Hannah Hudson


Inspiration • March 2015

Six adventurous ways to get out on the water

From wild swimming in Croatia to discovering marine grottoes in Sardinia, Content Editor of The Club, Hannah Hudson, finds the best ways to dip your toe in the water 


Wild swimming in Croatia

Who needs a pool when you have Croatia’s Dalmatian Coast and the Mediterranean’s clear waters? Strel Swimming was founded by marathon swimmer Martin Strel. The team leads open-water tours for all levels, allowing you to explore the coastlines of uninhabited islands, swim down the Krka River and take a dip in a waterfall. Non-swimmers can follow alongside in kayaks.


Scuba diving in Mykonos

The Aegean Sea has spectacular underwater scenery, including rock walls and canyons. Dive trips give you an up-close look at history – watch out for two-handled pots from ancient Greece, plus modern-day wrecks. Kalafati Dive Center has various diving courses, and provides digital cameras and kit for young enthusiasts.


Waterfall climbing in Dalaman

Saklikent Gorge (above) is the second-largest gorge in Europe and the longest and deepest in Turkey. Take a two-hour trek along waterside walkways and paddle through the shallow river. Further up, discover the ‘shower cubicle’ where you can stand in a cutting in the rock under a stream of water. There’s also the option of a second short climb – up a waterfall. Ropes (and some climbing experience) are essential. Fethiye Tours runs day trips.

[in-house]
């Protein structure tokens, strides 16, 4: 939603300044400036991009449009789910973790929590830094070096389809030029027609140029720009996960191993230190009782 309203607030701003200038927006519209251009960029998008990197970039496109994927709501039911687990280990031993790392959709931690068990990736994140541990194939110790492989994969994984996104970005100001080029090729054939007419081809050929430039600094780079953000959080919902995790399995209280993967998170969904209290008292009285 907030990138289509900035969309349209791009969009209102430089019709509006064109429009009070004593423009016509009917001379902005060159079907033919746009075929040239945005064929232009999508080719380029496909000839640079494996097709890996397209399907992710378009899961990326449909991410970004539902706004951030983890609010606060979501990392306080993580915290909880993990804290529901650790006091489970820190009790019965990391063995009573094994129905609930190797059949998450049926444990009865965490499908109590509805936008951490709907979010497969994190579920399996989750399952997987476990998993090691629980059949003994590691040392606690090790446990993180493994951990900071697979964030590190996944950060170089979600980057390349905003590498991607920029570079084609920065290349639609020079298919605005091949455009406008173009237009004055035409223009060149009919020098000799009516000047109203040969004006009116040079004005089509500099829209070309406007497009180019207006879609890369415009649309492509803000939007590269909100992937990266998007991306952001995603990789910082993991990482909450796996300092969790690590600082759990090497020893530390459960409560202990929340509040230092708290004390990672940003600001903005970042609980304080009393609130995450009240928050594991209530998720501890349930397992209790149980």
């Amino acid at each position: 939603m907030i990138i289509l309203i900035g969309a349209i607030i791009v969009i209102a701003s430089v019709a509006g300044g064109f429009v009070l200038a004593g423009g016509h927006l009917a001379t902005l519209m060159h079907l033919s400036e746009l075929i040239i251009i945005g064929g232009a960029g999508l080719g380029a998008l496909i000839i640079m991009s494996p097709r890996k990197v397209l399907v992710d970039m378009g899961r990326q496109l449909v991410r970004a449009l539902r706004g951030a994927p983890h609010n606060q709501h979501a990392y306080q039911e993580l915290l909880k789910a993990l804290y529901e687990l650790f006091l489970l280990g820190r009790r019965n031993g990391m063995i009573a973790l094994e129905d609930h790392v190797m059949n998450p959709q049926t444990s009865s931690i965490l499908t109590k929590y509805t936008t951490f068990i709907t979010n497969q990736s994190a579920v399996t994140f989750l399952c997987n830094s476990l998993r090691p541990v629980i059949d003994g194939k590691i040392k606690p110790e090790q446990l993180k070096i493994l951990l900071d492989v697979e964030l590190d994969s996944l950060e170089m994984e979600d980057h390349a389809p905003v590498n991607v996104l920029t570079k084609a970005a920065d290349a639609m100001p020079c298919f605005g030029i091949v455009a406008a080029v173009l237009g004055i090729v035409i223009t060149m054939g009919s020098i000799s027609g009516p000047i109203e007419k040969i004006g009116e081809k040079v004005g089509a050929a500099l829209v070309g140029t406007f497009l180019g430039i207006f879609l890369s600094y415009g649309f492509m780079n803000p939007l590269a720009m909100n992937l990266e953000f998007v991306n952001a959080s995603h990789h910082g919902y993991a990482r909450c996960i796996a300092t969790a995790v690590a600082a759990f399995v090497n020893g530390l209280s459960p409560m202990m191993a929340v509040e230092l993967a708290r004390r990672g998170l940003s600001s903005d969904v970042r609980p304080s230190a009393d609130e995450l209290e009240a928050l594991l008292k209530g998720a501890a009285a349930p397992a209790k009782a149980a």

Go fishing in Santorini

This southern Aegean island is an angler’s dream. With Santorini Fishing Tours you can sail around the caldera while learning techniques used by local fishermen. Expect to catch tuna, pickerels and saddled breams. Snorkelling equipment is provided.


Hot spring swimming in Kos

This Greek island’s most famous seafront, Paradise Beach (pictured), has a volcano on neighbouring Nisyros Island to thank for its local nickname, Bubble Beach. Not far off the coastline, bubbles can be spotted rising from the seabed formed by rising volcanic gases. The sweet swimming spot is just off the coast to the left of the watersports area. Paddle towards the black buoy, about 200 metres from the coast, until it starts to feel like a bubble bath. Stay at the Kefalosbay Residence, a short drive away.


Discover marine grottoes in Sardinia

Named after a rare Mediterranean monk seal, the Grotta del Bue Marino can be reached by boat from the town of Cala Gonone. You’ll find centuries-old stalactites and stalagmites, lit up to dramatic effect, and spot Neolithic graffiti in the form of dancing figures carved into its walls. Trips to the cave can be booked with Escursioni Cala Gonone.

This article has been tagged Adventure, Destination